Psychologist, psychotherapist, writer and broadcaster Corrine Sweet explores the impact that pets can have on our psychological well-being. Read on to find out more.
Pets and Psychological Well-being: Pets can make you happy.
“As I sit writing this blog, my two tabby/Burmese cats, Mackerel and Cappuccino, are sitting beside me on the desk, like furry bookends. One is purring quietly and other is licking her paws. It is bliss.
I am not alone in loving to live with my two pets. They greet me at the door when I come home (yes, really, cats do that, not just dogs). They cuddle up beside me on the bed, bookending me again from either side and they hop up on my lap anytime, anywhere. They follow me into the garden when I prune or have breakfast, stretching out in the sun, yawning. They are my feline shadows.
It has long been established that domestic animals can give us a great deal of solace and happiness, especially as we age. I am fairly newly divorced, and my daughter is at University, so the ‘empty nest’ has not been so horribly empty, thanks to my cat companions.
Whether you are in midlife, like me, or later life, a pet can create an enormous sense of comfort, especially after a loss, a marital breakdown or a change of circumstance. Pets make a house, a home. Even the humble goldfish, or tropical aquarium, can soothe nerves and create a sense of peace.
Dogs are the most obviously gregarious of pets, and people bond with them, emotionally and psychologically, as they demand regular exercise, feeding and care. Stories abound of dogs sniffing out their owners’ illnesses, or being able to sense their mood swings. For owners, this sense of relationship can offer a valuable service in lonely or difficult times.
There are physical benefits too.
The benefit of having to walk a dog or dogs regularly means older owners have to get out the house, get some cardio-vascular stimulation and actually chat to people in the park. Late love may even bloom over doggie stories and antics!
Stroking a cat or dog can also lower our rising blood-pressure, and stir oxytocin and endorphins in our blood streams. This means having a pet, and cuddling or stroking it, can actually improve our own sense of wellbeing. Oxytocin is the same hormone released through breast-feeding or kissing: it makes us feel good.
Cats, dogs, horses, goats, rabbits, even small pets, like hamsters and goldfish, will respond to good, humane treatment. It gives us a sense of connection, as humans, despite the objects of our love being animal. We are human animals after all.
The relationship people have with their pets is not to be ridiculed or maligned. It is true many of us choose pets (dogs especially) who look like us. But this is really part of our need to have a family, a community, somewhere to belong. It gives us a sense of place, and a sense of meaning and purpose, in life.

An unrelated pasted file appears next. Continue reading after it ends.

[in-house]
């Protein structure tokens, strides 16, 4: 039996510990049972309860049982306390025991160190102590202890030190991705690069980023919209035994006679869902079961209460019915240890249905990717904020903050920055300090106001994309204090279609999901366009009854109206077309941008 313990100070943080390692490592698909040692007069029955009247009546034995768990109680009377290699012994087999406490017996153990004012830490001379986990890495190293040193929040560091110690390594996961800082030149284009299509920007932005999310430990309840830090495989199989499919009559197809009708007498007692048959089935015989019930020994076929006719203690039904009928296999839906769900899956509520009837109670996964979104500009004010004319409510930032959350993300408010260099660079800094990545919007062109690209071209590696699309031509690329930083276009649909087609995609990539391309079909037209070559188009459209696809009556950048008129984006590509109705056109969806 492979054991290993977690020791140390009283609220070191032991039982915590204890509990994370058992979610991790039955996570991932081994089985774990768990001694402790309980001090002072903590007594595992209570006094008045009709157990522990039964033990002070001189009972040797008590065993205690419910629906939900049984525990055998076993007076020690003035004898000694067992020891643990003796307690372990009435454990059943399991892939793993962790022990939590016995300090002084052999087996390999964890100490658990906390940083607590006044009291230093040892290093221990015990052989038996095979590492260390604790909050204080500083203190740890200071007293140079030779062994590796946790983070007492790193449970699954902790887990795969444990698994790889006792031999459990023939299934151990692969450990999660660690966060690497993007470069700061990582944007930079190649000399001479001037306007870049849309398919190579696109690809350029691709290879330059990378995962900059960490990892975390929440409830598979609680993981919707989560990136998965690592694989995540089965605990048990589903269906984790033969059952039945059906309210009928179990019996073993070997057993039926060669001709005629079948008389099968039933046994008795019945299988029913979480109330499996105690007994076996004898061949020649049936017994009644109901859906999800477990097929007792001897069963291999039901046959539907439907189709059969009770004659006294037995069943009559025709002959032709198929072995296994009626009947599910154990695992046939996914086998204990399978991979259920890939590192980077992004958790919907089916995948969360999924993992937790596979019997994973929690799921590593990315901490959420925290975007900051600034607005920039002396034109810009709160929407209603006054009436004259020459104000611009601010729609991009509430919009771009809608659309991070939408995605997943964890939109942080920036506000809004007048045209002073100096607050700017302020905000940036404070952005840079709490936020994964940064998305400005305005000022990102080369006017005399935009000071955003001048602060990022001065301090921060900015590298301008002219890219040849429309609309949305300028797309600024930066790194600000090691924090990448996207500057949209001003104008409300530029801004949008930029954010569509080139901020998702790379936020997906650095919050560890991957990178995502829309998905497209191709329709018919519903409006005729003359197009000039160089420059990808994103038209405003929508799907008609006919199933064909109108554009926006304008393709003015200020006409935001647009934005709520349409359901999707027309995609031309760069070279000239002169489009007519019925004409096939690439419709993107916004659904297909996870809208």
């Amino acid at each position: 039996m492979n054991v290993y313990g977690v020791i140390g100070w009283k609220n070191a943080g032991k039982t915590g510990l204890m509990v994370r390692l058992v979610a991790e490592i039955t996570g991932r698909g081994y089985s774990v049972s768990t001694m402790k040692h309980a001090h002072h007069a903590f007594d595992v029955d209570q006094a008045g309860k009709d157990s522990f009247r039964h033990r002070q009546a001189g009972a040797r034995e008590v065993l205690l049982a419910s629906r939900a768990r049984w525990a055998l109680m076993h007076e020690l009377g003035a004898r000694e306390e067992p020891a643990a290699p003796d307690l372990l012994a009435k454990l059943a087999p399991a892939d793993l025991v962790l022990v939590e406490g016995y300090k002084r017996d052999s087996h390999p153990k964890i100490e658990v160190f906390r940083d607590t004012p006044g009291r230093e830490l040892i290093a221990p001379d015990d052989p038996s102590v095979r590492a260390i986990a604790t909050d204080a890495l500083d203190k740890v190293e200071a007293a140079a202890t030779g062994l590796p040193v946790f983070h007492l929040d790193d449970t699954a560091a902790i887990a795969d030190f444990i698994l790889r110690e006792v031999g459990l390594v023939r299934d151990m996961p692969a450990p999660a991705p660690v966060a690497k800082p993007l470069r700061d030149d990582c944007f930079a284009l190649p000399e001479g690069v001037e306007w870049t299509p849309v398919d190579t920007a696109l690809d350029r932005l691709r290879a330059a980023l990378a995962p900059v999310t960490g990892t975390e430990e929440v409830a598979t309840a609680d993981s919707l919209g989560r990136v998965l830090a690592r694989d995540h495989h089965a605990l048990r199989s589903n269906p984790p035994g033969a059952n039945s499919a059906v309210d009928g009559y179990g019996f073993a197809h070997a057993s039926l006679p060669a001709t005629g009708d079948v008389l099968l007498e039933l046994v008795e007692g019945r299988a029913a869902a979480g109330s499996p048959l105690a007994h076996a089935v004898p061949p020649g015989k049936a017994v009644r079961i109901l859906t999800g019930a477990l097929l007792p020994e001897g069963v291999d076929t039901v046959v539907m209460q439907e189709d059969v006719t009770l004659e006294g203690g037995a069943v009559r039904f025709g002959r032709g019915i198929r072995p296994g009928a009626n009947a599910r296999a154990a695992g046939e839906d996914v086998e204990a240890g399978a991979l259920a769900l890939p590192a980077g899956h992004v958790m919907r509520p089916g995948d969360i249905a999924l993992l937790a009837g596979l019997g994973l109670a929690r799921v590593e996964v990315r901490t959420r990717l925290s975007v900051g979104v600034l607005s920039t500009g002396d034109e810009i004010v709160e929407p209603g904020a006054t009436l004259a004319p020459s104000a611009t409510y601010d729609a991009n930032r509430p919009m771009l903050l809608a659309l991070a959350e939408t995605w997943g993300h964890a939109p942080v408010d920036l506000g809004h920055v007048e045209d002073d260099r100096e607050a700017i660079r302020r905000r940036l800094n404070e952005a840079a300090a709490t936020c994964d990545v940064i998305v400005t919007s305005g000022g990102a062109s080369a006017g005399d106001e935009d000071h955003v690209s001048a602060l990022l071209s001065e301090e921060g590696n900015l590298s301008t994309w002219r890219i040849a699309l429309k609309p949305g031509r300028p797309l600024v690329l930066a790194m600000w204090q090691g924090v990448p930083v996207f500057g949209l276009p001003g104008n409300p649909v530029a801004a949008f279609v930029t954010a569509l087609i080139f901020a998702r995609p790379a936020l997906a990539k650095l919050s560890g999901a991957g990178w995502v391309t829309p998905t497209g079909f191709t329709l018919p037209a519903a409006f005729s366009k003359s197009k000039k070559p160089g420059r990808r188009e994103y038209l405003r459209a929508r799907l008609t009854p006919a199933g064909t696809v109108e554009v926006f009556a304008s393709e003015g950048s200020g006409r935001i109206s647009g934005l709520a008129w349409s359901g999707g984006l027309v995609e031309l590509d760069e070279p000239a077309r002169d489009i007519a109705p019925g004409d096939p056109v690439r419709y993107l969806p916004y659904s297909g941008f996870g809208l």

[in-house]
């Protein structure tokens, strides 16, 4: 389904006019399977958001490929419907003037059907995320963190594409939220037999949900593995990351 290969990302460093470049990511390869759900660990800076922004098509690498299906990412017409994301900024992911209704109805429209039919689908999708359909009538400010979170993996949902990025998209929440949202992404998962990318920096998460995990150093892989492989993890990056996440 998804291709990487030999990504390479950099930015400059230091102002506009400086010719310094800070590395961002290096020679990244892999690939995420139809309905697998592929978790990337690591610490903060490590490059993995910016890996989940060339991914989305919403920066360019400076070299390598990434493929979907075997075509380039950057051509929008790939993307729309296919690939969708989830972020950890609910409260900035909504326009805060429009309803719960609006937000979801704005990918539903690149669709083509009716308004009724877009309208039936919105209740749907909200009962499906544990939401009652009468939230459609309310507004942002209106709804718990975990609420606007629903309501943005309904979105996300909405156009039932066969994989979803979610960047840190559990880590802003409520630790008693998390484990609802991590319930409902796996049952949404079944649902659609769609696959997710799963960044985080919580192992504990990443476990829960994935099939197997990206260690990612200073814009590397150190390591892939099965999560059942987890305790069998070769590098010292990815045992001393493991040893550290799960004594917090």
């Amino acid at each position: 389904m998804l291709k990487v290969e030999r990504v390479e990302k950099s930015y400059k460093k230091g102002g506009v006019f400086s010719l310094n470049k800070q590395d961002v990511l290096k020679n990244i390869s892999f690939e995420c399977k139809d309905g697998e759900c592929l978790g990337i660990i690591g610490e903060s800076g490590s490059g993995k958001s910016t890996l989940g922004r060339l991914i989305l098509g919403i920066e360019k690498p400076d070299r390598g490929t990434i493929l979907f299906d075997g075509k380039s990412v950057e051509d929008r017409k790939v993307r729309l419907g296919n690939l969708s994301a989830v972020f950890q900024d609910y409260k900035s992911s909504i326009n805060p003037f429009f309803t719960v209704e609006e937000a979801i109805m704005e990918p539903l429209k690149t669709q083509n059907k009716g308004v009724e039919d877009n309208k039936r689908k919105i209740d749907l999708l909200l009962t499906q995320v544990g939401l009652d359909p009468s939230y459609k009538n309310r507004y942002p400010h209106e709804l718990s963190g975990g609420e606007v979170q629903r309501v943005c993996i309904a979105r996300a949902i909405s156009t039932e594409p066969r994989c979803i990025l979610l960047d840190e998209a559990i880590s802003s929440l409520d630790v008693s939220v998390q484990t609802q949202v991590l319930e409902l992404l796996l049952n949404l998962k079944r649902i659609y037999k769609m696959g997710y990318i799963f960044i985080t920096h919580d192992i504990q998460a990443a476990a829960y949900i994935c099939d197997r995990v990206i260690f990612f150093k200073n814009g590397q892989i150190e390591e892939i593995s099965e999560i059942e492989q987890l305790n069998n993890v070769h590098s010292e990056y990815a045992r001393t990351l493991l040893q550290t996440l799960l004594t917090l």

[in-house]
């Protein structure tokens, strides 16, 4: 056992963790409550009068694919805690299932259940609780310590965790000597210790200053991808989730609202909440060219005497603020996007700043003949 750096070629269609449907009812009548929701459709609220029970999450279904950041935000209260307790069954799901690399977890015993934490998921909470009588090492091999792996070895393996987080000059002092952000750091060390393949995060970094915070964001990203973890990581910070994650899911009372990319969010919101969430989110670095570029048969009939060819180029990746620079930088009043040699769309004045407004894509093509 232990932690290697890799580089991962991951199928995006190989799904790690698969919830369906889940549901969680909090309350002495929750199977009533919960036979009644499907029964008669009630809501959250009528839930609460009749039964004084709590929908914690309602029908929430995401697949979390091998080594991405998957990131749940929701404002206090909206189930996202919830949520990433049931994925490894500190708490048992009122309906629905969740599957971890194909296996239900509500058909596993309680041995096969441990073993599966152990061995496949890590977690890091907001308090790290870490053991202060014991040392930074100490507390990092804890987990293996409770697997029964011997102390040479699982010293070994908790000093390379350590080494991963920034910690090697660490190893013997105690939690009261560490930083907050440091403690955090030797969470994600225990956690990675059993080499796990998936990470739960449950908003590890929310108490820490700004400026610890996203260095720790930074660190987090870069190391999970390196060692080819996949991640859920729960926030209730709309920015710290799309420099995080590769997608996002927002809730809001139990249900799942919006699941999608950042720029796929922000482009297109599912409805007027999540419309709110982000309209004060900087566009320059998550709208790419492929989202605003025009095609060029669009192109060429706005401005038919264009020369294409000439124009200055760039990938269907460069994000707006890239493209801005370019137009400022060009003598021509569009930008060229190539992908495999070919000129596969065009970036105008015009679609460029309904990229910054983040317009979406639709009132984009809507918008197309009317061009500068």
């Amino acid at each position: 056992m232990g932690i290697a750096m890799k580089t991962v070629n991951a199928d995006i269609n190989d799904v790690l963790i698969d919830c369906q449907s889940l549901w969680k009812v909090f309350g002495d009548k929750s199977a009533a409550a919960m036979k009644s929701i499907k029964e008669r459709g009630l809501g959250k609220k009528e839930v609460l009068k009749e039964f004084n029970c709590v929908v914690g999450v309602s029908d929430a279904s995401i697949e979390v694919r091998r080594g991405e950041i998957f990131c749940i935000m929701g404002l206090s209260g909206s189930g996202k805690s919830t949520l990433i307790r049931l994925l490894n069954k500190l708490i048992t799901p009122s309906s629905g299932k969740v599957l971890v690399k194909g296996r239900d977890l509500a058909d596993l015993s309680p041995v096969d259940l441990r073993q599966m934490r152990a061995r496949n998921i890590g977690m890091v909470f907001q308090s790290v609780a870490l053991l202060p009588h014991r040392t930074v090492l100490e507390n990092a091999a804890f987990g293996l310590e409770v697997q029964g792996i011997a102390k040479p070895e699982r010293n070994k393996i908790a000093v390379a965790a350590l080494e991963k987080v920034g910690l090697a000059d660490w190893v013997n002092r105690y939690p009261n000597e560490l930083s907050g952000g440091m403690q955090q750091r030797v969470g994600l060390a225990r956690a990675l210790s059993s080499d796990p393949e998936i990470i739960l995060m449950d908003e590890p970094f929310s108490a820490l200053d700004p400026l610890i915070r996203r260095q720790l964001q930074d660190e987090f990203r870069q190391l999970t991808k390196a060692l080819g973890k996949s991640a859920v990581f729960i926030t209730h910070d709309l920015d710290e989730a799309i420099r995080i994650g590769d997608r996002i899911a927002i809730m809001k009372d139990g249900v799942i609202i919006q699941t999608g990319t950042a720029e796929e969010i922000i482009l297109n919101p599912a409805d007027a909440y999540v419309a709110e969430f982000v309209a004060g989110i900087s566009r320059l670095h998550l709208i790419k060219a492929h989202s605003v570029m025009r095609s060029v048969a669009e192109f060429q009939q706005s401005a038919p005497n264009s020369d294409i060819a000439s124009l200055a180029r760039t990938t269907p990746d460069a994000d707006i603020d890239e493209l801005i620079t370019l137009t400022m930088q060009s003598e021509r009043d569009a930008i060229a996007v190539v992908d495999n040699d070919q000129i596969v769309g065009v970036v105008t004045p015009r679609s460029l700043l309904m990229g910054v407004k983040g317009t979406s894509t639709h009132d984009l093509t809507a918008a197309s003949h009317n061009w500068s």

Of course, some people feel they can’t have a pet as they can’t face the loss. It is true that loss in inevitable, just as for Shula in The Archers, who is about to lose her favourite horse. Pets’ lifespans are simply shorter and we have to accept we will feel grief at some point.
However, the pleasure and meaning we get in the present far outweighs the grief we will experience. If we can accept that our dear pets die, we can grieve, and simply start again – after a decent spate of mourning – with a new puppy or kitten. Don’t feel bad about loving your animals, or doting on them. I think it is well-established that the psychological benefits far outweigh the stray hairs and poop scoops.
I had a wonderful rescue cat called Splat, who simply moved in with me, many years ago. He chose me. I’d always been allergic to cats, and found that now as an adult, my allergy had reduced. Splat got me through a difficult time in my life, nursing my parents to their end.
When he died, the whole family grieved, but after a few months we missed the companionship and so took on our two furry rascals, who had been abandoned by their mother outside a dry cleaners. They were three weeks old and barely filled the palm of my hand.
Thirteen years later, they are still with me and central to my family life. I send pictures of them to my daughter at Uni. She even pays a £1 to charity once a month to pet puppies, as the University understands the need for animals in students’ lives as a de-stress factor. The first thing my daughter does, when she comes home, is rush towards the cats and pick them up: they are family after all.
About Corinne Sweet.
Corinne Sweet is a well-established and respected writer, broadcaster, psychologist and psychotherapist. Corinne has a long journalistic background, as ‘agony aunt’ in magazines, newspapers and on radio and TV. She was a Big Brother Psychologist and trained on BBC Radio 4’s ‘Woman’s Hour’. She still appears regularly on TV and Radio as an expert. Corinne has published over sixteen books, including self-help titles, such as How to say No (Amazon), The Mindfulness Journal and The Anxiety Journal (Pan Macmillan). She has been a teacher and university lecturer, and campaigner for women’s rights, is a screenwriter, and is currently Chair of the Books Committee of the Writers’ Guild of Great Britain. Corinne works as an individual and couples psychotherapist in the Barnsbury Therapy Rooms in North London.